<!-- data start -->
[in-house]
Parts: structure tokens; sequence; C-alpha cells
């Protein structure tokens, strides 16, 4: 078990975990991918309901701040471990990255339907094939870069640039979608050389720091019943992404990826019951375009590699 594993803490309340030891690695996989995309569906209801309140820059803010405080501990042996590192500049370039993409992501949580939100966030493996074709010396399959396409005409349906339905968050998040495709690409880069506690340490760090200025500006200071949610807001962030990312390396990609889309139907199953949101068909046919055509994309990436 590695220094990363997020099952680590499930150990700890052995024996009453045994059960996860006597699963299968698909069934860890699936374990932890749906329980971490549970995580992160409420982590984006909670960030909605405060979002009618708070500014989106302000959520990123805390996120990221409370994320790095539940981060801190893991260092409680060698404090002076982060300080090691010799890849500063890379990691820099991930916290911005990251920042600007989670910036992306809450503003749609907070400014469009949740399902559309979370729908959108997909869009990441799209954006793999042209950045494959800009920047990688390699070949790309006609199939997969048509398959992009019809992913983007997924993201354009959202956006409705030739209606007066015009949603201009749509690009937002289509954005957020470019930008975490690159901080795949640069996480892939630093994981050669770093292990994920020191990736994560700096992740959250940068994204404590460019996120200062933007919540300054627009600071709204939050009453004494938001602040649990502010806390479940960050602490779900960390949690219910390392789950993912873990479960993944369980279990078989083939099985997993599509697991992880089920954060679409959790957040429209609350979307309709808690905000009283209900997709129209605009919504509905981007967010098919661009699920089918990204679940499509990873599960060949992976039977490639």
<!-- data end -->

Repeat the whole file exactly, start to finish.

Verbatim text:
[in-house]
Parts: structure tokens; sequence; C-alpha cells
């Protein structure tokens, strides 16, 4: 078990975990991918309901701040471990990255339907094939870069640039979608050389720091019943992404990826019951375009590699 594993803490309340030891690695996989995309569906209801309140820059803010405080501990042996590192500049370039993409992501949580939100966030493996074709010396399959396409005409349906339905968050998040495709690409880069506690340490760090200025500006200071949610807001962030990312390396990609889309139907199953949101068909046919055509994309990436 590695220094990363997020099952680590499930150990700890052995024996009453045994059960996860006597699963299968698909069934860890699936374990932890749906329980971490549970995580992160409420982590984006909670960030909605405060979002009618708070500014989106302000959520990123805390996120990221409370994320790095539940981060801190893991260092409680060698404090002076982060300080090691010799890849500063890379990691820099991930916290911005990251920042600007989670910036992306809450503003749609907070400014469009949740399902559309979370729908959108997909869009990441799209954006793999042209950045494959800009920047990688390699070949790309006609199939997969048509398959992009019809992913983007997924993201354009959202956006409705030739209606007066015009949603201009749509690009937002289509954005957020470019930008975490690159901080795949640069996480892939630093994981050669770093292990994920020191990736994560700096992740959250940068994204404590460019996120200062933007919540300054627009600071709204939050009453004494938001602040649990502010806390479940960050602490779900960390949690219910390392789950993912873990479960993944369980279990078989083939099985997993599509697991992880089920954060679409959790957040429209609350979307309709808690905000009283209900997709129209605009919504509905981007967010098919661009699920089918990204679940499509990873599960060949992976039977490639």